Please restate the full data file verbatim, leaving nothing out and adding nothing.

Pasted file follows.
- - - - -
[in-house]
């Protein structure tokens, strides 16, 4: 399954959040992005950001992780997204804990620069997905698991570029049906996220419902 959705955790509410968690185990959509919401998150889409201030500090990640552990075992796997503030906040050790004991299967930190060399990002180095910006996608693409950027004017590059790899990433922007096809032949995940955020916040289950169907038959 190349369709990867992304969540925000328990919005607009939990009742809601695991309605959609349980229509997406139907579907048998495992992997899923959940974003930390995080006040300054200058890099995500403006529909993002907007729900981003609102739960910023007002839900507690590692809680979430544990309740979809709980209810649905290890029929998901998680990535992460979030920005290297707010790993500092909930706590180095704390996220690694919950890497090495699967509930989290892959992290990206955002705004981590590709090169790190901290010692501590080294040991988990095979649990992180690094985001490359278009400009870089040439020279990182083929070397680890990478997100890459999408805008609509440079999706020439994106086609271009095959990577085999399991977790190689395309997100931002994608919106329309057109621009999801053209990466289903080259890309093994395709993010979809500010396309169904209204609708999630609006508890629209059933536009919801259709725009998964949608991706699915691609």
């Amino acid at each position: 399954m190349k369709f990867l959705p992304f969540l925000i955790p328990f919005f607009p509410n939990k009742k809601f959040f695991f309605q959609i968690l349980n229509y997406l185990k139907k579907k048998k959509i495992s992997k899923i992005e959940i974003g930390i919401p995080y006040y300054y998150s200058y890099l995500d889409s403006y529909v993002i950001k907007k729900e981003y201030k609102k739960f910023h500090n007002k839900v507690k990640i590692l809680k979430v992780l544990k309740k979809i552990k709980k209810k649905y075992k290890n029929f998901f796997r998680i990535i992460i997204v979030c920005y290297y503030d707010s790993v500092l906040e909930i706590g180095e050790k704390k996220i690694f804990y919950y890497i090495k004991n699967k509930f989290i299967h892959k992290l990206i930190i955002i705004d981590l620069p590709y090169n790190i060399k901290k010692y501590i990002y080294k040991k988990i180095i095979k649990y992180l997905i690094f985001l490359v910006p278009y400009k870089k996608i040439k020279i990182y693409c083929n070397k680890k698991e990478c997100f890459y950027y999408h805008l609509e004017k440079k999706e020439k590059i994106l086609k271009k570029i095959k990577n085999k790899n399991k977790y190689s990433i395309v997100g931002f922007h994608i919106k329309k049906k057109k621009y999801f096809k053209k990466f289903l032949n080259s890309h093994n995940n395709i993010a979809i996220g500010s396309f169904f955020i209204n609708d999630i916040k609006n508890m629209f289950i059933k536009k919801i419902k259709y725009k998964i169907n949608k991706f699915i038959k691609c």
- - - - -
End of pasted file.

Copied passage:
[in-house]
């Protein structure tokens, strides 16, 4: 399954959040992005950001992780997204804990620069997905698991570029049906996220419902 959705955790509410968690185990959509919401998150889409201030500090990640552990075992796997503030906040050790004991299967930190060399990002180095910006996608693409950027004017590059790899990433922007096809032949995940955020916040289950169907038959 190349369709990867992304969540925000328990919005607009939990009742809601695991309605959609349980229509997406139907579907048998495992992997899923959940974003930390995080006040300054200058890099995500403006529909993002907007729900981003609102739960910023007002839900507690590692809680979430544990309740979809709980209810649905290890029929998901998680990535992460979030920005290297707010790993500092909930706590180095704390996220690694919950890497090495699967509930989290892959992290990206955002705004981590590709090169790190901290010692501590080294040991988990095979649990992180690094985001490359278009400009870089040439020279990182083929070397680890990478997100890459999408805008609509440079999706020439994106086609271009095959990577085999399991977790190689395309997100931002994608919106329309057109621009999801053209990466289903080259890309093994395709993010979809500010396309169904209204609708999630609006508890629209059933536009919801259709725009998964949608991706699915691609």
């Amino acid at each position: 399954m190349k369709f990867l959705p992304f969540l925000i955790p328990f919005f607009p509410n939990k009742k809601f959040f695991f309605q959609i968690l349980n229509y997406l185990k139907k579907k048998k959509i495992s992997k899923i992005e959940i974003g930390i919401p995080y006040y300054y998150s200058y890099l995500d889409s403006y529909v993002i950001k907007k729900e981003y201030k609102k739960f910023h500090n007002k839900v507690k990640i590692l809680k979430v992780l544990k309740k979809i552990k709980k209810k649905y075992k290890n029929f998901f796997r998680i990535i992460i997204v979030c920005y290297y503030d707010s790993v500092l906040e909930i706590g180095e050790k704390k996220i690694f804990y919950y890497i090495k004991n699967k509930f989290i299967h892959k992290l990206i930190i955002i705004d981590l620069p590709y090169n790190i060399k901290k010692y501590i990002y080294k040991k988990i180095i095979k649990y992180l997905i690094f985001l490359v910006p278009y400009k870089k996608i040439k020279i990182y693409c083929n070397k680890k698991e990478c997100f890459y950027y999408h805008l609509e004017k440079k999706e020439k590059i994106l086609k271009k570029i095959k990577n085999k790899n399991k977790y190689s990433i395309v997100g931002f922007h994608i919106k329309k049906k057109k621009y999801f096809k053209k990466f289903l032949n080259s890309h093994n995940n395709i993010a979809i996220g500010s396309f169904f955020i209204n609708d999630i916040k609006n508890m629209f289950i059933k536009k919801i419902k259709y725009k998964i169907n949608k991706f699915i038959k691609c």